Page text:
With the highest unemployment rates since the Great Depression, 2020 has been a difficult year for businesses in San Diego and elsewhere. While some have managed to stay afloat with the help of federal aid programs, revenue limitations disqualified many others, leaving them to find alternative revenue streams to maintain business operations while creating ways to retool and adapt to the new normal.
If your initial reaction when cash gets tight is to freeze your marketing efforts, think again! There are plenty of free options in digital marketing that can help you stay connected to your audience. An organic, or unpaid, presence for your business on Facebook, Instagram, Twitter and other social media channels can help drive traffic to your website, elevate your search engine optimization game, and tell your brand story without breaking the bank.
Resourceful business owners are not only learning about and implementing critical digital marketing tools and best-practices, but taking advantage of new initiatives and assistance programs offered by the federal government, local cities and even corporations like Facebook. San Diego County has created a number of policies and programs to attempt to help small businesses, but aid and relief have not been widely accessible to all or easily understandable. In fact, almost 25% of small businesses hit hard by the pandemic expect to be out of business within six months if the economic state of the country doesn’t change. Fortunately, over the last week, the San Diego City Council has made two swift moves to assist struggling businesses both financially and operationally.
Conducting Business Operations Outdoors
The San Diego City Council has passed a pair of measures that extend the ability of local businesses to operate outdoors, which will help them continue serving customers in a safe environment amid the pandemic. The first measure waives the permitting requirements that allow retail stores and restaurants to conduct business in private parking lots, sidewalks and on-street parking areas. It has been extended from 45 days to 10 months and 15 days. The second measure grants similar outdoor options to businesses like gyms, nail and hair salons, and barbershops.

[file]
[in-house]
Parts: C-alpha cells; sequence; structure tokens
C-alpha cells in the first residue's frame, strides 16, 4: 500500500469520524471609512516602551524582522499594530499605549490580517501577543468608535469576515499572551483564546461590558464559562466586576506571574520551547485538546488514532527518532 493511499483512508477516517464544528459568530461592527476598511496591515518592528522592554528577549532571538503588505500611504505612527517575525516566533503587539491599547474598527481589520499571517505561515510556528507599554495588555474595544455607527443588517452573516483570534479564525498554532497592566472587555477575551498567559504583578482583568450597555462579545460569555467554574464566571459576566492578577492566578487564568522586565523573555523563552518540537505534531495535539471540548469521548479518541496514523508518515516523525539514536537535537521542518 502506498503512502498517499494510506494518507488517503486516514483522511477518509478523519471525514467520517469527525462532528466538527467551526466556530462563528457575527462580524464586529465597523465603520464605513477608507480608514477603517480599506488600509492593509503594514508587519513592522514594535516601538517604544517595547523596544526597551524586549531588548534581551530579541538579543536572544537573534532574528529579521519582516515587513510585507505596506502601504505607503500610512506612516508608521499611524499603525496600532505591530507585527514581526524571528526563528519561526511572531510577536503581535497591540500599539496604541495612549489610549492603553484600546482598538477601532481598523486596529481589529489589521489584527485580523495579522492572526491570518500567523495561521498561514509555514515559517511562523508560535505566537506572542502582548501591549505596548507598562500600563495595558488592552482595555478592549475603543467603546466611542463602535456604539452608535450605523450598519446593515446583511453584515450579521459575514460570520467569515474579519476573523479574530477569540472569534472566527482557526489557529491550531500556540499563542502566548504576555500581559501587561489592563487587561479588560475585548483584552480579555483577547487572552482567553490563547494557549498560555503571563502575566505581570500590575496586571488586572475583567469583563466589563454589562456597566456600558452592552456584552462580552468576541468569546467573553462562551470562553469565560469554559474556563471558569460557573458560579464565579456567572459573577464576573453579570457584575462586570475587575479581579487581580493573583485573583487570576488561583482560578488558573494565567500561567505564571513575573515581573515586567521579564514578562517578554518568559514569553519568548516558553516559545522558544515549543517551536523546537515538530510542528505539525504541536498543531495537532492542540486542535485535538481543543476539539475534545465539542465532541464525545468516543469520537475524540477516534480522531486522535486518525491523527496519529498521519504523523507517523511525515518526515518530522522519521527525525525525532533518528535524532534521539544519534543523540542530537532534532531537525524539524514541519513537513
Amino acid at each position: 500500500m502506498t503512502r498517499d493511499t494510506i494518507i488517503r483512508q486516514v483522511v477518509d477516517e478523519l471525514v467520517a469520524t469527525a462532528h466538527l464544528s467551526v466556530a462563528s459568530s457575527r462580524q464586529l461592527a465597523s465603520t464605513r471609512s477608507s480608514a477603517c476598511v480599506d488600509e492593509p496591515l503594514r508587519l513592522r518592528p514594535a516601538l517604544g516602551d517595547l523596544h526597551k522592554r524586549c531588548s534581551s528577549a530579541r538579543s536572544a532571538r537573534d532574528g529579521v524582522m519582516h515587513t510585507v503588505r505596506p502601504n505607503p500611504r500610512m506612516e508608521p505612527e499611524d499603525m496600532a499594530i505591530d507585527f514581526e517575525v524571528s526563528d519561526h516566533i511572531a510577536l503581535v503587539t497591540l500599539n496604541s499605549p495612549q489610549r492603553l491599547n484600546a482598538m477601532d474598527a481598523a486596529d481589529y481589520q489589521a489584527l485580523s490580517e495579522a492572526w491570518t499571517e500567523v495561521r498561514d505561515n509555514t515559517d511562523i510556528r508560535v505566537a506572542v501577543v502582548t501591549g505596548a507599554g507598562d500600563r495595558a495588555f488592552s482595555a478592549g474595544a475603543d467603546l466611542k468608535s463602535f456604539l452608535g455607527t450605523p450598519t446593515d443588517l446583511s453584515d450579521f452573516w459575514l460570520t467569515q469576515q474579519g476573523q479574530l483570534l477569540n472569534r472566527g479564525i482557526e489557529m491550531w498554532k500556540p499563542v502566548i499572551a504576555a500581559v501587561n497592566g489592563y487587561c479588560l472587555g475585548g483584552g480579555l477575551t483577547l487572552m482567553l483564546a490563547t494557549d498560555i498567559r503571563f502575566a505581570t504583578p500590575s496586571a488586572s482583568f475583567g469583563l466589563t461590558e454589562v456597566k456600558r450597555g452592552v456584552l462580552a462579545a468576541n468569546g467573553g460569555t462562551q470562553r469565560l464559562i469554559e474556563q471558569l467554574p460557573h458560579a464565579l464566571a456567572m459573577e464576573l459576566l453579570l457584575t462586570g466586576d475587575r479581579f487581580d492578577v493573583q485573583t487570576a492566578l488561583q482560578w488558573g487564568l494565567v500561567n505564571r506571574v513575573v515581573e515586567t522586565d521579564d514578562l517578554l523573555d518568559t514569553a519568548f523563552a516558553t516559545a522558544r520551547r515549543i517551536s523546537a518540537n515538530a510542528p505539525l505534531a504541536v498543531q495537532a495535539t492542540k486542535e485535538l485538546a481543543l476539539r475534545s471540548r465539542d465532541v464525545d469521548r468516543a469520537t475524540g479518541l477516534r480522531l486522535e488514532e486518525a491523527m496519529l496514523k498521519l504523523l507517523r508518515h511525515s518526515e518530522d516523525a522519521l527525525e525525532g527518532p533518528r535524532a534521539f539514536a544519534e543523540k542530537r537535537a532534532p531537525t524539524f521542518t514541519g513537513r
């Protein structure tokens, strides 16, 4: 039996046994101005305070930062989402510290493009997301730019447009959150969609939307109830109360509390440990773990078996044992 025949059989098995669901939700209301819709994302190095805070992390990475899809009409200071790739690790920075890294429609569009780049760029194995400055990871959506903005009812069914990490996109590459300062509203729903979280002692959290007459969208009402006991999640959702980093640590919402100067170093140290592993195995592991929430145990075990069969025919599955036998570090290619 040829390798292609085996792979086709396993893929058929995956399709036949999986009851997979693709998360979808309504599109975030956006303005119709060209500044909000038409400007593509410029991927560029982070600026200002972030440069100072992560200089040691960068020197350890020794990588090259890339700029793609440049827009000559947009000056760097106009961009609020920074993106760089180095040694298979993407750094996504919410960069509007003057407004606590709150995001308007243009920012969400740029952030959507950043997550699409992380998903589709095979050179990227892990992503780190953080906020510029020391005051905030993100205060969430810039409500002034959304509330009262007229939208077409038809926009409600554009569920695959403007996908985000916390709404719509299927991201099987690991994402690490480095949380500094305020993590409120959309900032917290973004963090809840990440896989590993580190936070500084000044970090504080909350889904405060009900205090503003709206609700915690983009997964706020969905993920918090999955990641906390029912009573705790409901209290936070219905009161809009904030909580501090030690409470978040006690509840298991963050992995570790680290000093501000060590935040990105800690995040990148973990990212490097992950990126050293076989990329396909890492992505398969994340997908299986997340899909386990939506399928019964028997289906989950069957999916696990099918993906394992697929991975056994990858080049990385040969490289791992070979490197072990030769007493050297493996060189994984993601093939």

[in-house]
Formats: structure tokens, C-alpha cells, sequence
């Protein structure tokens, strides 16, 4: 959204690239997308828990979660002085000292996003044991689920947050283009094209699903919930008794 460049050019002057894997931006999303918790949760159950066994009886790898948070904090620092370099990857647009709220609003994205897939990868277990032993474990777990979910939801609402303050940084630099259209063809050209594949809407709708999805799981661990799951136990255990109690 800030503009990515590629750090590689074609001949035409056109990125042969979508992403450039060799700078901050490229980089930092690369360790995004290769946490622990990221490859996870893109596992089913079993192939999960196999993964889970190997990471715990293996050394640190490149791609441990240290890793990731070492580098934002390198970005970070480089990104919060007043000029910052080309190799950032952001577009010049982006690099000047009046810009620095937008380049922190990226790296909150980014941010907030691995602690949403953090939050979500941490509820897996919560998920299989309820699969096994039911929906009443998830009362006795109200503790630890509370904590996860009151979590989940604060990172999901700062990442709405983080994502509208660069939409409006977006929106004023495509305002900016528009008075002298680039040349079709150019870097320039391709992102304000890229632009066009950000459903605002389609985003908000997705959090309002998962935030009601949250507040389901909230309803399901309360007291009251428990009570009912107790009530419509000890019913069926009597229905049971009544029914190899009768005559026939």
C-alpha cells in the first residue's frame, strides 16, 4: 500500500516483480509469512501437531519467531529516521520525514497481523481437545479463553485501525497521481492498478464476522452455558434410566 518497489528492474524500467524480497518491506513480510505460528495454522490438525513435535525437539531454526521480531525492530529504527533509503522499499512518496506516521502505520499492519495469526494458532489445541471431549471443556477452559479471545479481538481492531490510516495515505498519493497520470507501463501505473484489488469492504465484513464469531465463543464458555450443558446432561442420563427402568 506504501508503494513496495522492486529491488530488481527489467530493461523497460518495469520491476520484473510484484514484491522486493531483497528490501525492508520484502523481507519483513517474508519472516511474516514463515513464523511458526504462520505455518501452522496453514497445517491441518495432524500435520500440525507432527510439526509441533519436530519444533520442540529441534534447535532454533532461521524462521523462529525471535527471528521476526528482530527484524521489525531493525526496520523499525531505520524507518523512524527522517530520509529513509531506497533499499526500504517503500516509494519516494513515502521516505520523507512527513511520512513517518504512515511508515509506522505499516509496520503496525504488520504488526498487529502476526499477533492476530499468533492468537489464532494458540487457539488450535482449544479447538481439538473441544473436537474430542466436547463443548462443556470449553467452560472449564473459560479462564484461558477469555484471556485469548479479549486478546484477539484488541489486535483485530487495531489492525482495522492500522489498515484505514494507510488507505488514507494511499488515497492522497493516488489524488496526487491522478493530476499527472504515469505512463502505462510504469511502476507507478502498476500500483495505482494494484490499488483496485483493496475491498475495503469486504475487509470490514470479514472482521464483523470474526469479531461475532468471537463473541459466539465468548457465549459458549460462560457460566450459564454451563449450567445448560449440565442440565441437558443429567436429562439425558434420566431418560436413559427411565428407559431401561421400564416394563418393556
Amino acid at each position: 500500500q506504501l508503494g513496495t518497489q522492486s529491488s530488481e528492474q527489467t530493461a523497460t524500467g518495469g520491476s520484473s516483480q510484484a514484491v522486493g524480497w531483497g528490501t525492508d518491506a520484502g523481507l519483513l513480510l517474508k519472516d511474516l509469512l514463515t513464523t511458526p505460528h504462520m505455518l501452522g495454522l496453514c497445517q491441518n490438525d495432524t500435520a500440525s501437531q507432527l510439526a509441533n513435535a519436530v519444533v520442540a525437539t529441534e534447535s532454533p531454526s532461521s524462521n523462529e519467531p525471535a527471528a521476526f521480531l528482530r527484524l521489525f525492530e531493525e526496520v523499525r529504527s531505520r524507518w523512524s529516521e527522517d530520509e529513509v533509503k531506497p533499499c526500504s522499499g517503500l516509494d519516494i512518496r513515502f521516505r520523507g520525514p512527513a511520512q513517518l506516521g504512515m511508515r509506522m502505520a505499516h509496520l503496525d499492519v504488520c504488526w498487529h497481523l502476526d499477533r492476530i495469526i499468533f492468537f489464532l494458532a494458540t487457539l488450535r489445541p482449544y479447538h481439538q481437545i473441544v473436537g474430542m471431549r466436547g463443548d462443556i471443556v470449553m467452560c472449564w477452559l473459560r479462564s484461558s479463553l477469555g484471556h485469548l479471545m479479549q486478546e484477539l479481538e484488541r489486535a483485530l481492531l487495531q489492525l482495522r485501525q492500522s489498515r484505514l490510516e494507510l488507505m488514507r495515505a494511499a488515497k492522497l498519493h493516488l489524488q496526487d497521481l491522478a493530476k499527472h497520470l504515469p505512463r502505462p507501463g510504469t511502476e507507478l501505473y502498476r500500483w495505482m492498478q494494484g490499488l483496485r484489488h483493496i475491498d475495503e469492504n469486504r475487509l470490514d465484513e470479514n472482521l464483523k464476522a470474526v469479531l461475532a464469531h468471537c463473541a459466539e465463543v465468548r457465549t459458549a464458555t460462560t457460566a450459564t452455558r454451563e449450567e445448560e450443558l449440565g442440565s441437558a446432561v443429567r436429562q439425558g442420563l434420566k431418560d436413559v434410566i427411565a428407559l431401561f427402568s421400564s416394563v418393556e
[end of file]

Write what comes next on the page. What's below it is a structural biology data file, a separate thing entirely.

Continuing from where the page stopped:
If you’re operating your business outdoors, in a pop-up shop or another temporary location, be sure to let your customers know on social media. Social channels are the perfect open communication tool to keep your customers aware of changes, including updated hours of operation and any safety precautions you are taking for their comfort. Plus, everyone loves a trendy Instagram pic of a colorful sidewalk sign with a palm tree backdrop!
Allocating CARES Act Funds to Underserved Communities
The San Diego City Council has also voted to direct $700,000 from the San Diego Small Business Relief Fund to help businesses in historically underserved communities during COVID-19. The money from the previously established Coronavirus Aid, Relief, and Economic Security (CARES) Act will award grants from $1,000-$5,000 along with specialized outreach and technical assistance for business owners. The San Diego Small Business Relief Fund, which was approved in March, allocated grants on a first-come, first-serve basis to business applicants in need of relief- but few businesses in historically marginalized communities received this relief.
When you’re operating on a shoestring budget, a little hard work on your digital marketing strategy goes a long way. Aside from utilizing prominent social media channels, feed your digital marketing machine with frequent blogging- and be sure to keep your Google My Business profile up to date!
46% of businesses have reported losing essential customers over the last several months.
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